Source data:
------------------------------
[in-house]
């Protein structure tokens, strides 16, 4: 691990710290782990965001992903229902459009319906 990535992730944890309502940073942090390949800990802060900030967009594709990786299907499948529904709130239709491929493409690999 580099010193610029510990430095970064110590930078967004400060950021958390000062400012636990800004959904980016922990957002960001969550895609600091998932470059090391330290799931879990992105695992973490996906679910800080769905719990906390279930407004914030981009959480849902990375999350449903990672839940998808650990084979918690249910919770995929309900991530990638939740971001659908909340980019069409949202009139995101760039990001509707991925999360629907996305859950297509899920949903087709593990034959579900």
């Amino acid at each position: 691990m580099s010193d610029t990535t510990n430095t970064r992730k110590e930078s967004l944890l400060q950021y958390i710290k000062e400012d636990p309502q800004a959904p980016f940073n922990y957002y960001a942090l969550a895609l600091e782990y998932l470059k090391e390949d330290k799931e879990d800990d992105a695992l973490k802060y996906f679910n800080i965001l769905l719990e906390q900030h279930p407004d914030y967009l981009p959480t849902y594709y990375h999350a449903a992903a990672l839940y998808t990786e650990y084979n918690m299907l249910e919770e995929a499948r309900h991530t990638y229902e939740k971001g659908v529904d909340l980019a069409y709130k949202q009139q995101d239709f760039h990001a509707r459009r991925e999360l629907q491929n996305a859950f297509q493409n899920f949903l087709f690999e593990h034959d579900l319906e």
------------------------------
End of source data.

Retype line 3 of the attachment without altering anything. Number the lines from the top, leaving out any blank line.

């Amino acid at each position: 691990m580099s010193d610029t990535t510990n430095t970064r992730k110590e930078s967004l944890l400060q950021y958390i710290k000062e400012d636990p309502q800004a959904p980016f940073n922990y957002y960001a942090l969550a895609l600091e782990y998932l470059k090391e390949d330290k799931e879990d800990d992105a695992l973490k802060y996906f679910n800080i965001l769905l719990e906390q900030h279930p407004d914030y967009l981009p959480t849902y594709y990375h999350a449903a992903a990672l839940y998808t990786e650990y084979n918690m299907l249910e919770e995929a499948r309900h991530t990638y229902e939740k971001g659908v529904d909340l980019a069409y709130k949202q009139q995101d239709f760039h990001a509707r459009r991925e999360l629907q491929n996305a859950f297509q493409n899920f949903l087709f690999e593990h034959d579900l319906e």